Long known for its far-reaching scope, Pig Iron Theatre is taking an epic step toward exploring one of the most fundamental fears of modern society: mass extinction.
The company's collaborators have examined them all — from dinosaurs to trilobites — in A Period of Animate Existence, which descends Friday through Sunday upon the Annenberg Center with five "movements," a cast of 87, and a $400,000-plus budget — much of it provided by grants from the Pew Center for Arts and Heritage, among others. It eclipses anything in the company's 22-year history.
It's the grandest item in the Philadelphia Fringe Festival — and warranted by the subject.
"All over the world, people are in truly disastrous situations. But to conceive of extinction of our species? Of life on earth? What's the emotion associated with that?" Pig Iron co-artistic director Dan Rothenberg asks. "We are not suggesting policy solution, but giving language to the apprehension. … We're not evolved enough to comprehend it as an emergency. It blows the circuits of our brains."
No surprise that one of his collaborators, Crossing choir director Donald Nally, describes it as "a great big monster of a show."
"It's bigger than we imagined," said Rothenberg. "It's been a lot of years. And a lot of exciting stuff ended up on the cutting-room floor."
What survived, among other things, is a lonely lunchtime food truck whose lighted sign flashes messages — random, poetic, surreal — to customers who have long since disappeared. Or maybe they've transcended their own bodies, loading their genetic information into some futurist computer file. "We jumped to a time that's potentially post-human," said set designer Mimi Lien, "the truck being a pedestrian object on the street that's an artifact of life as we know it today."
Yet little else is simple, especially with collaborators that include the Crossing, the Philadelphia Boys Choir, and the Philadelphia Girls Choir, plus the instrumental group Contemporaneous. More than most Pig Iron shows, Animate Existence is music-driven, though much of that element was "devised," a type of composition born from group improvisation.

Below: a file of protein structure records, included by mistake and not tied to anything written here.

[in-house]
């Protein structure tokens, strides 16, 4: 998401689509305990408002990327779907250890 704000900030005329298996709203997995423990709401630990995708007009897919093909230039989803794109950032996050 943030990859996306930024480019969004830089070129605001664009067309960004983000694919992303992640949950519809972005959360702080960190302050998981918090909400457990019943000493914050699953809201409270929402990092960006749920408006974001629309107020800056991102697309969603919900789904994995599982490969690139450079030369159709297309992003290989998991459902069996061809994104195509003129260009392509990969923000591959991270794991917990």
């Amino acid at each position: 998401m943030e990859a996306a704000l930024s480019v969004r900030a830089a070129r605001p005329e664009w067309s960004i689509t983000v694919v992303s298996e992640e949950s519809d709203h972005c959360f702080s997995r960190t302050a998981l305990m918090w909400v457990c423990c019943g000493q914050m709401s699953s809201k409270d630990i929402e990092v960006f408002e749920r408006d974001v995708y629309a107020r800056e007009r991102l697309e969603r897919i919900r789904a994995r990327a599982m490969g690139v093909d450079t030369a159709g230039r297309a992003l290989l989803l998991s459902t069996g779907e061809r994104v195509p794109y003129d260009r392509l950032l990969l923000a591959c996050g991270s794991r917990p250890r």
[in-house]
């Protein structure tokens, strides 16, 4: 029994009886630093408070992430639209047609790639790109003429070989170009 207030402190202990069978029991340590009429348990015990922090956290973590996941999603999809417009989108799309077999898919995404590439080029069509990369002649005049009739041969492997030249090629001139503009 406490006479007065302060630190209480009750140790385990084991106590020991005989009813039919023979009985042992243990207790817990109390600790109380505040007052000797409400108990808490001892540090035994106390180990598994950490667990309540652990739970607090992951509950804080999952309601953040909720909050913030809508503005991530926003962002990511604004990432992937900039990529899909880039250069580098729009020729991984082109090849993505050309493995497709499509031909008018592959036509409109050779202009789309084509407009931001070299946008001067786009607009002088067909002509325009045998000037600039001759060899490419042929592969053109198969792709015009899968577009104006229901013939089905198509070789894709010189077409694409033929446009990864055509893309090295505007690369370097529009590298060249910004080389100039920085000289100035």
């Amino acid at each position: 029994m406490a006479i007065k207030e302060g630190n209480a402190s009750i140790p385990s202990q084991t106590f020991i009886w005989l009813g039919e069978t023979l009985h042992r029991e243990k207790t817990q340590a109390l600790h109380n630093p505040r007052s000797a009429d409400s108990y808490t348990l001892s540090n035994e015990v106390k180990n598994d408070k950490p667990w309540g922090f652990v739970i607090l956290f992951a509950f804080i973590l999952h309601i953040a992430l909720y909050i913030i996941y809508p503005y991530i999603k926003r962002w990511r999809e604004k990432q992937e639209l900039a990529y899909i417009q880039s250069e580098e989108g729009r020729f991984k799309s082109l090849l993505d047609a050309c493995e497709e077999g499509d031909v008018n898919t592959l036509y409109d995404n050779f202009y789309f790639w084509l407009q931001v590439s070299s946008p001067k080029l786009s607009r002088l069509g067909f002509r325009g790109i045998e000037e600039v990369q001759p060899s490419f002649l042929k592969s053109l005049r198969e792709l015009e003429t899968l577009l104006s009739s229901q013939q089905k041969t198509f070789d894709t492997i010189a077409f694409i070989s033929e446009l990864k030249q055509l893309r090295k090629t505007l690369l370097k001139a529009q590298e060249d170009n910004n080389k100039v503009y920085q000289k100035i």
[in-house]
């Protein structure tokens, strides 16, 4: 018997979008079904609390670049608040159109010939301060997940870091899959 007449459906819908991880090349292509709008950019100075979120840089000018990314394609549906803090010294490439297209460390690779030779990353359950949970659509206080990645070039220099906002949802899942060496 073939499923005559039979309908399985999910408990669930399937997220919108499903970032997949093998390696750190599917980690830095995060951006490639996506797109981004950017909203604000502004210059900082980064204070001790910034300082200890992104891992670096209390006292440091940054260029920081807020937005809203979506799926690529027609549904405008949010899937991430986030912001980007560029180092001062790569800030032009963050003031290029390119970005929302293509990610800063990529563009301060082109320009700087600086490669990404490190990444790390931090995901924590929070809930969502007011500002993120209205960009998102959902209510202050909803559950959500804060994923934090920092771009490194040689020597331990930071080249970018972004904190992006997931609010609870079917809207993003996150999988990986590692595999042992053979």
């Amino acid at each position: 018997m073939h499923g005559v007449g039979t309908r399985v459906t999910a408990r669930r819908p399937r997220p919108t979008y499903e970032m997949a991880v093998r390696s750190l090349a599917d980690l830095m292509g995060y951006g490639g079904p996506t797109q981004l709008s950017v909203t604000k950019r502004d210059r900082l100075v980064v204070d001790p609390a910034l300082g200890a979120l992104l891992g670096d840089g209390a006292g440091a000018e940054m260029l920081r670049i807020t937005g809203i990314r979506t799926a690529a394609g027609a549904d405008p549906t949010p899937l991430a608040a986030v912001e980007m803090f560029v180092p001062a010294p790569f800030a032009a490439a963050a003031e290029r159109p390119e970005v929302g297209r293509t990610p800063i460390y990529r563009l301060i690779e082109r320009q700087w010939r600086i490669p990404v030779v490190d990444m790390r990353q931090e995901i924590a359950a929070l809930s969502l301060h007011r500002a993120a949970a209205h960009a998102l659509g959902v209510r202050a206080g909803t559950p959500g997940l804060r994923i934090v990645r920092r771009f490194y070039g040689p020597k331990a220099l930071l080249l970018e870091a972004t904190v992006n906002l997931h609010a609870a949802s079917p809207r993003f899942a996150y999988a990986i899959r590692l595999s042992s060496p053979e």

"I sat in a room with 15 musicians, described what I was after, and improvised some textures to the point where we got to where we wanted and notated it," said composer Troy Herion, one of the three key creative figures on the piece. "I went back and worked on rhythms and melodies that shoot out." That music — the first that audiences will hear — can seem disarmingly diffuse, an atonal cauldron, not unlike what the Beatles devised in their "A Day in the Life."
Another section approaches the subject with more traditional narrative, as angry children want to know why their future may be disappearing. The final movement unites electronic effects with the Crossing choir dressed in elaborate red costumes that look vaguely art deco but that actually are more akin to long-extinct sea creatures. The sound of that section, though, is equally open to interpretation.
"Troy took some of the recordings of our workshops and turned them into an electronic file, so you're uncertain if it's us or 'us manipulated,' " said Nally. "We found the key to success is to push against the electronic sound, to try to compete with it at times, until it goes away."
The production has been in a particularly dramatic state of evolution over the last week. Though rehearsed at Swarthmore College's sizable Pearson Hall, the stage was still too small for some of Lien's major set pieces. The sumo wrestlers who go at each other throughout much of the final movement were pared back a bit.
Some of the child cast members in the four movements were completely new to the stage, causing Rothenberg to fend off playful accusations of being a secret sentimentalist for having them so prominently featured in the show. "I identify as an antisentimentalist," he said. "But it seemed perverse to contemplate extinction and leave no room for sentiment."
The use of children brings a levity to the situation of mass extinction. Planetary history is often divided into five extinctions, the climate change that killed dinosaurs being only one of them. Huge volcanic eruptions 251 million years ago destroyed 96 percent of all species. Many experts believe we're in the thick of an extinction right now. "But the other side of extinction is resilience," said Herion. "Those two sides of the coin go together with the history of life on earth."
Spreading the news via the show also briongs certain offbeat pleasures, such as the Crossing's sea-creature costumes. "I'm conducting 12 giant red trilobites while a group of determined young men wrestle in front of them," said Nally. "It beats the hell out of conducting Mozart's Requiem in tuxedos and gowns in a church."